How does a denomination create institutions of higher learning that are faithful to its Christian heritage?
It's hard for a church-related college to maintain its ecclesial ties and welcome all comers. Most schools have shed their churchly trappings in anything but a token way as they pursue liberal arts excellence. It's a move James Burtchaell described brilliantly (if somewhat hyperbolically) in the title of his book, "The Dying of the Light." This shedding of church ties is, contrary to its proponents' intentions, a blow against diversity. Who could possibly think that the best way to have a diverse variety of schools across the country would be to make them all equally secular? The slogan, "Let's be like everyone else!" is hardly good news for diversity generally.
Actually, it's not impossible for a college to maintain an ecclesial heritage. Evangelical schools like Gordon, Westmont, Wheaton and many more show their secular peers that a Christian school can be both academically rigorous and culturally rich. I've lectured at Hope College in Holland, Michigan, taught at North Park University in Chicago, and recently preached at Mount Olive College here in North Carolina. Each has managed to maintain its churchly ties while growing in profile regionally and nationally.
The newly-minted president of Mount Olive, Philip Kerstetter, was previously president of Kansas Wesleyan University in Salinas, Kansas. He told me Mount Olive has a more robust relationship with the Original Free Will Baptist Church than Kansas Wesleyan ever did with the United Methodist Church. The Original Free Will Baptists still choose 60 percent of the school's trustees, and the current trustees sign off on any new ones. Yet the Mount Olive trustees don't meddle in academic freedom or go playing politics with the school.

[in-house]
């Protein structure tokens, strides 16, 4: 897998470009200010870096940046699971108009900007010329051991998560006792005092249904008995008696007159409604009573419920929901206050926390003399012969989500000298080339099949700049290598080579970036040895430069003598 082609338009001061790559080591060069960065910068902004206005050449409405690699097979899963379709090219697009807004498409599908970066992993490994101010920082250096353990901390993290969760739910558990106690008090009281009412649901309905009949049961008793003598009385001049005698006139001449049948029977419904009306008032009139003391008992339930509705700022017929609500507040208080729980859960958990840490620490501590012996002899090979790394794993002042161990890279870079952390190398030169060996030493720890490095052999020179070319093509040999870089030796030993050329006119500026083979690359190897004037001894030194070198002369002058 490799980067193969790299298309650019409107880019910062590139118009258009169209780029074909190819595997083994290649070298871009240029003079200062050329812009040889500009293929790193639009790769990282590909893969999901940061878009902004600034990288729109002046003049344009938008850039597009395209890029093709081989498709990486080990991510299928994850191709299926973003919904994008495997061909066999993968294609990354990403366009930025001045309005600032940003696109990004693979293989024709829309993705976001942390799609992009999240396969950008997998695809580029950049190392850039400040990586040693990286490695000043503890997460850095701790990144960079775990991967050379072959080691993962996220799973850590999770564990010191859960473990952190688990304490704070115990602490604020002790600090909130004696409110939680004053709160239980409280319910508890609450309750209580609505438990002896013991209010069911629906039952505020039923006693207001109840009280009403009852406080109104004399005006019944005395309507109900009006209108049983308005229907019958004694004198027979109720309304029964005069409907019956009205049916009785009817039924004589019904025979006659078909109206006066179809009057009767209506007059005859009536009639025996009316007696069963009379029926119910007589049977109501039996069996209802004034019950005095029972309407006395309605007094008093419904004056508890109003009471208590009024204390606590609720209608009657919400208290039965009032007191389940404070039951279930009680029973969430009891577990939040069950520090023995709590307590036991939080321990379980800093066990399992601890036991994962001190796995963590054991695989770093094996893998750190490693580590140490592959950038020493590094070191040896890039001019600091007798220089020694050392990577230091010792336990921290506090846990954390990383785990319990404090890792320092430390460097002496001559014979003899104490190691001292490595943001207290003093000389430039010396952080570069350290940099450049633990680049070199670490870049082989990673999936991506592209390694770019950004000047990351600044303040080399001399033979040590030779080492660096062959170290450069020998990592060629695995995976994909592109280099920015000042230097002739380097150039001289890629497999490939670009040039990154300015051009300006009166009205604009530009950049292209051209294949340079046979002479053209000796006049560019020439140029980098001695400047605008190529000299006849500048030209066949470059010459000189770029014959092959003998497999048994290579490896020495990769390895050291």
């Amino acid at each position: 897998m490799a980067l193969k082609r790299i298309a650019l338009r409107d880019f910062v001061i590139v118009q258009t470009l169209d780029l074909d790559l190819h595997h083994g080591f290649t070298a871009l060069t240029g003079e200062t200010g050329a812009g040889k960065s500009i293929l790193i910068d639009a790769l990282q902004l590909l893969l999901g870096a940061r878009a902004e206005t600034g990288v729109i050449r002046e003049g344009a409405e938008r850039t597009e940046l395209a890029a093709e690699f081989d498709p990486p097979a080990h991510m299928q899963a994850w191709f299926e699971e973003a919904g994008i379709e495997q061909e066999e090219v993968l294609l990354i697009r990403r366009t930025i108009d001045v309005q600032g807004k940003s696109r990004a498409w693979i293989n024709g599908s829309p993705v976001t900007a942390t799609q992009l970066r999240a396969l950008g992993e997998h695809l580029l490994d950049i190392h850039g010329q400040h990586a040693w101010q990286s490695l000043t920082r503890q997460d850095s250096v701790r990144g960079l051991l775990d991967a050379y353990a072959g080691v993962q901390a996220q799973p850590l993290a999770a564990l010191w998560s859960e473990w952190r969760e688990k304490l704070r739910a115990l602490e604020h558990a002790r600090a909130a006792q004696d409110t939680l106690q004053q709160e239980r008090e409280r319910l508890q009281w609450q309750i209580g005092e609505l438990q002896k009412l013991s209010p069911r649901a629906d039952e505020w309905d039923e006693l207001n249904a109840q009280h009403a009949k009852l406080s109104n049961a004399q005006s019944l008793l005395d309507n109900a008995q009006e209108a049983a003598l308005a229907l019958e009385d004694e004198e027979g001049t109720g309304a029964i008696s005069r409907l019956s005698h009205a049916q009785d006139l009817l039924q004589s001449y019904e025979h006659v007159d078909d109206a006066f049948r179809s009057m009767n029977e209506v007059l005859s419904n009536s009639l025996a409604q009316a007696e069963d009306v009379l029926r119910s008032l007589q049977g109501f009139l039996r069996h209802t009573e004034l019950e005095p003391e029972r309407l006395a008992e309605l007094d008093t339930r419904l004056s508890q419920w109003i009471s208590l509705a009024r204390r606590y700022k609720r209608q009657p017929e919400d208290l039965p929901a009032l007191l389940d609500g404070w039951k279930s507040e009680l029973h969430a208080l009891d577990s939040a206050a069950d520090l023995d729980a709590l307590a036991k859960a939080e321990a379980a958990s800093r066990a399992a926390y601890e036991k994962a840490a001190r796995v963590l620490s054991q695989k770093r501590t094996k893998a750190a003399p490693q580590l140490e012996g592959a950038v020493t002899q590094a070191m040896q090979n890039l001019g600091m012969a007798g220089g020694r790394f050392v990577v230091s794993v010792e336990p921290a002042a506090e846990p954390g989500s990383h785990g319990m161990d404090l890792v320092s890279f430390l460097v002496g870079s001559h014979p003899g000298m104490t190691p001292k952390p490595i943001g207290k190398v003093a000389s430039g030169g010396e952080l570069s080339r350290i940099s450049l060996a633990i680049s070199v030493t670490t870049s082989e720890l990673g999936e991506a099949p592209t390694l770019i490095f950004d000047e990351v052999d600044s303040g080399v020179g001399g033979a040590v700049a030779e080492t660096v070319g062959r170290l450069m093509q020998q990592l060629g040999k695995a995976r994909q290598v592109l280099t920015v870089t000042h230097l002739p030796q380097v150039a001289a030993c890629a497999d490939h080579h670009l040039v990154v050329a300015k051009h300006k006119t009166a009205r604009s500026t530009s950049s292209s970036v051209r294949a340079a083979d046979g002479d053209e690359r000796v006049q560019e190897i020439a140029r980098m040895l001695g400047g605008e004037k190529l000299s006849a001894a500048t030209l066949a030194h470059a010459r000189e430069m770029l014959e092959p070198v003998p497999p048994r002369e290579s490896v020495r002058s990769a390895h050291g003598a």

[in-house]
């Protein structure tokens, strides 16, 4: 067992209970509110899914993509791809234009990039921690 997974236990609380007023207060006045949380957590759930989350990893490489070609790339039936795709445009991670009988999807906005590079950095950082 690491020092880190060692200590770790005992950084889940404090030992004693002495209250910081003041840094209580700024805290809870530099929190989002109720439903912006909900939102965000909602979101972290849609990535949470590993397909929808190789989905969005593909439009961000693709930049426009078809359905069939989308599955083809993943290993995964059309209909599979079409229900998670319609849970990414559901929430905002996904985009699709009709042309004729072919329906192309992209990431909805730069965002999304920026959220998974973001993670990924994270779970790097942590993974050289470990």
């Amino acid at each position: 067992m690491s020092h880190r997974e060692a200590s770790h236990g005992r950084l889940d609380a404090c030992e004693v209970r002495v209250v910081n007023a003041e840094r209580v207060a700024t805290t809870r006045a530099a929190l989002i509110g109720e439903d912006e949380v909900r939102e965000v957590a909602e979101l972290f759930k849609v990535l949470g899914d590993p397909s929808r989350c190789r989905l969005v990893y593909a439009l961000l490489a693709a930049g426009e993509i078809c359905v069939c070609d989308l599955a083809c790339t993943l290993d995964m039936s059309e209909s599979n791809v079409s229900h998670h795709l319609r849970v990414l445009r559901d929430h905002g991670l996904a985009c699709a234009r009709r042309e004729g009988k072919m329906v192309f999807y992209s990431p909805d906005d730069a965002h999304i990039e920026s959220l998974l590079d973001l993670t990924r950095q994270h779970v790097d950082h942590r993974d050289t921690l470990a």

How has Mount Olive maintained this strong tie? Money is a prime reason. Congregations give Mount Olive nearly 25 times as much as my fellow United Methodists gave to Kerstetter's previous institutions. But Kerstetter is quick to point out that money alone is not enough to keep the church-college relationship strong: "There have to be important, significant ways that the college reaches out to the church and the church reaches out to the college."
Mount Olive also boasts a hallmark of strong religious colleges: campus worship, virtually a prerequisite for maintaining a churchly tie. Having chapel, though, can be tricky. At Wheaton, chapel is required -- you get kicked out if you miss too much -- and yet students openly show their disdain by putting their feet up, reading the paper and generally not paying attention. At Hope, chapel is not required, yet the preaching and programming is so good that nearly a thousand kids come each week. At Mount Olive, chapel is not required, just encouraged. Officially encouraged. Student IDs are scanned on the way in, like at the cafeteria. Being present has very real, tangible benefits: Extra credit in a required course that encourages students to experience fully the school's opportunities for fellowship, fine arts and scholarship. As I preached, I could tell who was there under duress (most everyone) and who was genuinely interested (hopefully more of these by the end of my sermon).
One more striking thing about some of the schools I've mentioned: North Park, Hope and Mount Olive don't have to jostle for attention in their denominations. North Park is the Evangelical Covenant Church's only college, and the denomination's 300,000-and-still-growing members are proud of the school. Pastors send their kids there, Evangelical Covenant academics consider it their Notre Dame and the church supports it. This doesn't make it an exclusively churchy place, far from it. Some years ago the school slashed its tuition in hopes of luring more Chicago kids to go to college there, and it worked. Flush with cash for a while, it built building after building.
Similarly, Hope is one of only three schools of the Reformed Church in America, another relatively small, third-of-a- million-members or so denomination. Again, members take pride in the school, clergy send their kids and the church supports the place. And Mount Olive is the Original Free Will Baptists' only school. Kansas Wesleyan, on the other hand, is one of three United Methodist schools just in western Kansas. No wonder that conference can't afford to support it other than in a token way.
But if churches only offer token support for their schools then they can't be surprised when those schools have only token support for the church and its mission. Even today, it is still possible for a college -- an institution created for the life of the mind -- to be a specifically Christian ministry. Difficult, but possible.
Just like all ministry.